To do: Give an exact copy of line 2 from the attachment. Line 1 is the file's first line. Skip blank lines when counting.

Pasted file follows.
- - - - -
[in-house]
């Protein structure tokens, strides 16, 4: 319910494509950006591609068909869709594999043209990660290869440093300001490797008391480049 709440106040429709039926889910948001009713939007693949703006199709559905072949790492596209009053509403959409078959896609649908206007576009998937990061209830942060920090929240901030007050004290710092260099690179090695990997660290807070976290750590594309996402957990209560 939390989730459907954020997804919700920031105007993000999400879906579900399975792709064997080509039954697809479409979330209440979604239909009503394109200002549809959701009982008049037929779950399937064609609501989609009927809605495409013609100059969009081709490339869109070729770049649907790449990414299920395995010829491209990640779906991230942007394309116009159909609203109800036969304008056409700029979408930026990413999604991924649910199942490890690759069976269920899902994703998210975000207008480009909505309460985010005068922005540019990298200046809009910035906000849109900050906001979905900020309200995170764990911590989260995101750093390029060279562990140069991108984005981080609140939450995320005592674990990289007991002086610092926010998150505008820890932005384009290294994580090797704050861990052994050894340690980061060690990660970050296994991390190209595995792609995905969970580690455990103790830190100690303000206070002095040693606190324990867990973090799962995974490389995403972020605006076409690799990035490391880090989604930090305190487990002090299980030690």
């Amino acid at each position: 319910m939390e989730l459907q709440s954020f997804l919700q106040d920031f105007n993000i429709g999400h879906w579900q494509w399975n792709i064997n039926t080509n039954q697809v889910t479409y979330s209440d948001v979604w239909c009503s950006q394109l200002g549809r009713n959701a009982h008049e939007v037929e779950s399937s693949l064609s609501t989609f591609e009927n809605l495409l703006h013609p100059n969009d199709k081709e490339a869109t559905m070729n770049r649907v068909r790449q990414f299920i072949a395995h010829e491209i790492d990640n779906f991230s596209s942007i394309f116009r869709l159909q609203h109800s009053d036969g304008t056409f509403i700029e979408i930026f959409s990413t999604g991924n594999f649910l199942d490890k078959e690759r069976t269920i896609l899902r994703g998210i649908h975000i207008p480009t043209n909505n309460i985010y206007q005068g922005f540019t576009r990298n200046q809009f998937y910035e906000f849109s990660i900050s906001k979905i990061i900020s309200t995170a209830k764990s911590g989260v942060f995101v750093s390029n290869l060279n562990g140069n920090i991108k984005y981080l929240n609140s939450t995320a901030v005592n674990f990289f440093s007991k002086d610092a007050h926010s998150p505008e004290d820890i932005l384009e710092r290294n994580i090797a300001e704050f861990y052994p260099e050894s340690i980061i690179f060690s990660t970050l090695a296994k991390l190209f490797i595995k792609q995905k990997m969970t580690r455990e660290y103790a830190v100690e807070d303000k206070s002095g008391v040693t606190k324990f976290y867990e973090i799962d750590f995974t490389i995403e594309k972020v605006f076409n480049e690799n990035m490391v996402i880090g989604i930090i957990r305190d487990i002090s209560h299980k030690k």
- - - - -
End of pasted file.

């Protein structure tokens, strides 16, 4: 319910494509950006591609068909869709594999043209990660290869440093300001490797008391480049 709440106040429709039926889910948001009713939007693949703006199709559905072949790492596209009053509403959409078959896609649908206007576009998937990061209830942060920090929240901030007050004290710092260099690179090695990997660290807070976290750590594309996402957990209560 939390989730459907954020997804919700920031105007993000999400879906579900399975792709064997080509039954697809479409979330209440979604239909009503394109200002549809959701009982008049037929779950399937064609609501989609009927809605495409013609100059969009081709490339869109070729770049649907790449990414299920395995010829491209990640779906991230942007394309116009159909609203109800036969304008056409700029979408930026990413999604991924649910199942490890690759069976269920899902994703998210975000207008480009909505309460985010005068922005540019990298200046809009910035906000849109900050906001979905900020309200995170764990911590989260995101750093390029060279562990140069991108984005981080609140939450995320005592674990990289007991002086610092926010998150505008820890932005384009290294994580090797704050861990052994050894340690980061060690990660970050296994991390190209595995792609995905969970580690455990103790830190100690303000206070002095040693606190324990867990973090799962995974490389995403972020605006076409690799990035490391880090989604930090305190487990002090299980030690």